The Heat Is (Still) On

September 3, 2018

My final US Open visit for 2018 came on another hot and humid day. Every year, I try to make some time for doubles and juniors. This year, I didn’t do so well on that resolution. Each of my three days at the Open was so uncomfortably warm that the main consideration – perhaps the only consideration – was staying in the shade. That militated in favor of the new Louis Armstrong Stadium, especially on September 3, when my wife and I were fortunate enough to have reserved seats in the lower bowl. Uncharacteristically, I watched matches in only one venue, as Armstrong served its purpose. Indeed, as the New York Times has reported, Armstrong is the place to be.

I began on the 7 train, where a couple from Dublin were making an impromptu trip to the Open – that is, they were arriving without tickets, a brave (or na´ve) move to pull on Labor Day. I advised them to get grounds passes if they could (as rain was not going to be an issue, so they didn’t need Ashe or Armstrong tickets) and, in any event, to return on Tuesday, when it would be much easier and cheaper to buy tickets. I hope they made it into the tournament on Monday, but I’ll never know.

In my first match of the day, Kei Nishikori faced the newlywed Philipp Kohlschreiber, both of whom I’d seen earlier in the event. Both have the idiosyncrasy of taking only one ball before first serve, thus needing to pause for assistance from a ball boy (or girl) if they serve a fault. This is striking for Kohlschreiber, who hits a throwback one-handed backhand (italicized hyperlinks refer to photographs) – but no one these days is quite so throwback as to hold two balls on the toss for first serve. (In photos from the old days, one can see a spare ball being held by Pancho Gonzales, Lew Hoad, Rod Laver, Ken Rosewall, Fred Stolle, Margaret Court, Evonne Goolagong, and Katharine Hepburn.)

As when he had faced Yannick Hanfmann, Kohlschreiber returned serve from very deep in the court. He started out fairly successfully, reaching break point in the first game of the match, but Nishikori held on and then broke for a 2-0 lead. Neither player was dominating on serve: Kohlschreiber broke back to get to 1-2, but Nishikori broke again for a 3-1 lead. From there, Nishikori stayed the course, holding serve for the remainder of the set until he closed it out, 6-3.

Nishikori cruised through the second set, 6-2, breaking serve in the first and fifth games. Kohlschreiber began to wear a baseball cap for protection against the sun, but only when receiving serve.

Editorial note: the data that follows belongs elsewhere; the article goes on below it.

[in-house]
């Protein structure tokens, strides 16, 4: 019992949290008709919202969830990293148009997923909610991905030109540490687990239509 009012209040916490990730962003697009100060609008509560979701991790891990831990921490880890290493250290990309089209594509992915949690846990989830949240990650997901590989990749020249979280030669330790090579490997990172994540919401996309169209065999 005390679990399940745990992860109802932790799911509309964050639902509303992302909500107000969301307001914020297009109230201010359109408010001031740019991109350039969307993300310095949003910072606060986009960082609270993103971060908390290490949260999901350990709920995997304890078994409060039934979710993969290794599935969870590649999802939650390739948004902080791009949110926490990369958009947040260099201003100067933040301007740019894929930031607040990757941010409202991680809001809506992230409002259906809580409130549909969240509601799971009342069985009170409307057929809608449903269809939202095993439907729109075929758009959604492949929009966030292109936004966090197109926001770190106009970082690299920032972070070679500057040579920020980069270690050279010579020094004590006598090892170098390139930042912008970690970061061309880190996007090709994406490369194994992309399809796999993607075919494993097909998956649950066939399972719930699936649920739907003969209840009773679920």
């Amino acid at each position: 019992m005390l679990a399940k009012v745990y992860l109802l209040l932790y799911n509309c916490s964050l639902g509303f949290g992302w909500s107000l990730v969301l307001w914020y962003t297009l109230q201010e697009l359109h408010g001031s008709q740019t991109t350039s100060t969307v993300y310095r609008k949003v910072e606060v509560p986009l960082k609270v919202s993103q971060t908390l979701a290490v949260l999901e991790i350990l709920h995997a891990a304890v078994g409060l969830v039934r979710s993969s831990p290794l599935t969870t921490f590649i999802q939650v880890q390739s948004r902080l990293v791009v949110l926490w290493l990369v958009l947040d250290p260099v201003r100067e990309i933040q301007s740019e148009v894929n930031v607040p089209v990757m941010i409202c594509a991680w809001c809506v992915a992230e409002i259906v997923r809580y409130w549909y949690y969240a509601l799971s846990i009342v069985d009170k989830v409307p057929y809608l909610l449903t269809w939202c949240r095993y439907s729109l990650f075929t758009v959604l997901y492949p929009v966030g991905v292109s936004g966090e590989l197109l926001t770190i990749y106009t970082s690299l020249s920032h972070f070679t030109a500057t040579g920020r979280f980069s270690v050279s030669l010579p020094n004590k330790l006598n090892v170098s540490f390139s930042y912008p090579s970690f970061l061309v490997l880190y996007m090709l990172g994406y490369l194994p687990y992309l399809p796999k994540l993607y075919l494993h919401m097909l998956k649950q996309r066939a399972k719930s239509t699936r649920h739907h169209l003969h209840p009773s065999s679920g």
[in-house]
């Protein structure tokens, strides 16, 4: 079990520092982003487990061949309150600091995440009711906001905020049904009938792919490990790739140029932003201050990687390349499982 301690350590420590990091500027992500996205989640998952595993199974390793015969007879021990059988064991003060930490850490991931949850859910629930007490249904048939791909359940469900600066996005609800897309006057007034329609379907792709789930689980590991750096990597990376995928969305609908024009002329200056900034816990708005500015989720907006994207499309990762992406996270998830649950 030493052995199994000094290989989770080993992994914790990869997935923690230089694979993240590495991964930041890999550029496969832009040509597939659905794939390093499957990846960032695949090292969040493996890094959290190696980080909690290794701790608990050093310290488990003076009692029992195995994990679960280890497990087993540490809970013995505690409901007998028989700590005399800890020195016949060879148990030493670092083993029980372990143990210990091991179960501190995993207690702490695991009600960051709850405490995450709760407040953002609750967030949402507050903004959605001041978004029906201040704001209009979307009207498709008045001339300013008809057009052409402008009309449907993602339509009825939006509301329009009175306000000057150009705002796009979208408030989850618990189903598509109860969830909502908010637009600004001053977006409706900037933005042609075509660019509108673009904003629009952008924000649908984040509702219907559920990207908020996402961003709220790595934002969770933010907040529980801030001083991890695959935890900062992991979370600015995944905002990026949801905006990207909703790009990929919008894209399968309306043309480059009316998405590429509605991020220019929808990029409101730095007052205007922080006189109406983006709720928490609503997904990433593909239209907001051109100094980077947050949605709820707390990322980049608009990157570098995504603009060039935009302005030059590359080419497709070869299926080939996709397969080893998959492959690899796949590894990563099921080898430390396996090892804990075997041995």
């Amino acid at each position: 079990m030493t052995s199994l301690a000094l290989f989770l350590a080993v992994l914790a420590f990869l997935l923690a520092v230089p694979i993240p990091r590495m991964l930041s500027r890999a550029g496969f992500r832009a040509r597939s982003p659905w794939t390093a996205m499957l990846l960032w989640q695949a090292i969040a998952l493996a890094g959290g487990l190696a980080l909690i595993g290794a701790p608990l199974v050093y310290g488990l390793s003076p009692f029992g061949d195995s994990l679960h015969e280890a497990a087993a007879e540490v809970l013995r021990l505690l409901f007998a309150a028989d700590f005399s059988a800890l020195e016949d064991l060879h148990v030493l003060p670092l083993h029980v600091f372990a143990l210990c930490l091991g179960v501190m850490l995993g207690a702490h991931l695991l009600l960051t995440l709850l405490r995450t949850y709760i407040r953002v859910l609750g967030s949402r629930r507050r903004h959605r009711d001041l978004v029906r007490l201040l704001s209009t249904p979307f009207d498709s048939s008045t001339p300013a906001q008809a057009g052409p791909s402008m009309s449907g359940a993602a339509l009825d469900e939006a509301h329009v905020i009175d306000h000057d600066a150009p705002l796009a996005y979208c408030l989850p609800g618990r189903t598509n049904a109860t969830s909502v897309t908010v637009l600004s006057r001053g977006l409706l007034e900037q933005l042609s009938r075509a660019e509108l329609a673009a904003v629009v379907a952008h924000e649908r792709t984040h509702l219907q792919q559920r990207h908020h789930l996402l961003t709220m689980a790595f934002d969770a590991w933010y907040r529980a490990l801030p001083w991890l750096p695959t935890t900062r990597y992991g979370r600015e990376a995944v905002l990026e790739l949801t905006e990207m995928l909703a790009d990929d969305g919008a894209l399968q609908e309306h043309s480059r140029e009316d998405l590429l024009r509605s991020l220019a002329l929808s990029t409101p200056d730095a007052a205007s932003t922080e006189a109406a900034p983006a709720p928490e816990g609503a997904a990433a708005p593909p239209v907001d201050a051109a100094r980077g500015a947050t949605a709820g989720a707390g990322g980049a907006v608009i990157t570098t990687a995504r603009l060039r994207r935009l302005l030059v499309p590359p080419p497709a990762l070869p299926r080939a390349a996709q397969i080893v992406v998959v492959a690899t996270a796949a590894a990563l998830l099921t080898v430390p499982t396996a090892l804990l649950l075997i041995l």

In the third set, Nishikori, who was probably feeling pretty grateful to Kohlschreiber for knocking Sascha Zverev out of the tournament, took the lead by breaking serve in the seventh game. He served for the match at 5-4 and got to 30-0 before some big hitting by Kohlschreiber got him back into the game. On a third break point, Nishikori dropped a forehand half-volley into the net, and the score was 5-5.

Nishikori struck back in the next game, hitting two backhand service returns down the line for winners and eventually breaking serve with a crosscourt forehand. On his second try to serve out the match, Nishikori got to 40-15 and closed out the contest two points later, falling to the court in relief at his 6-3 6-2 7-5 victory.

Next up were two twenty-year-olds, Naomi Osaka and Aryna Sabalenka. Osaka had certainly been on a roll: in the second round, from 2-2 in the first set, she reeled off ten straight games against Julia Glushko, and then threw a double-bagel at Aliaksandra Sasnovich, who had just missed being seeded. Going into the match, however, Jeff Sackmann’s rating system had Sabalenka as the most likely player to win the women’s singles. Sabalenka bolstered her case by holding serve in the first game, snapping Osaka’s string of 22 straight games. In the fifth game, Sabalenka climbed out of 0-40 with two big serves but then double faulted on the third break point to fall behind. When Sabalenka fell behind by 0-40 once more at 3-5, she did no climbing, and Osaka clinched the set, 6-3.

Sabalenka is physically imposing, down to her unfortunate tattoo, while Osaka seems frail – until you see her hit the ball. Sabalenka is a loud grunter, Osaka a quiet assassin. Sabalenka struck first in the second set, breaking for 2-1 and again for 4-1. By the end of the set, Osaka’s first service speed had dipped into the low nineties – from 110 mph and up – and her movement was labored. She saved two set points at 1-5 but Sabalenka closed out the set in the next game, punctuating the effort with an ace.

As reported by Christopher Clarey in the New York Times, the ten-minute heat break before the third set allowed Osaka to regroup, even though Sabalenka notched the first break of serve. Osaka promptly broke back and had opportunities to break again in the sixth game (0-40) and in the eighth (0-30). Though Sabalenka denied those opportunities, in the tenth game, her double fault gave Osaka three match points. Again, Sabalenka got out of trouble, but not all the way. A fourth match point ensued, and Sabalenka could stem the tide no more, double faulting and throwing her racquet in disgust. In the end, Osaka was a little bit better: making 66% of first serves, compared to Sabalenka’s 59%; winning 68% of first-serve points, compared to 67%; and succeeding on 53% of second-serve points, compared to 52%. I’ll be surprised if neither of these players eventually wins a major.

The third match of the day featured two top-tenners in the 2014 champion, Marin Cilic, and David Goffin. In the opening game, Cilic squandered a 30-0 lead and lost serve on a double fault. The players held serve from there until Goffin served for the set at 5-4, when Cilic grabbed a break point with a forehand volley deftly placed behind Goffin and cashed it in when Goffin missed a backhand. The players found their way to a tiebreak in which nine points went against the server and only five with him. Cilic never trailed, though he could not have enjoyed going from serving at 5-2 to 5-5. Eventually, he strung two points together to win the tiebreak, 8-6, when Goffin, serving to save a second set point, hit a backhand wide.

After the set, the scoreboard and public address system called for a memorial tribute to Sen. John McCain. I took a moment of silence as a better tribute than applause for the recently departed, but it’s hard to know which response was more appropriate. Others disagreed with me and applauded.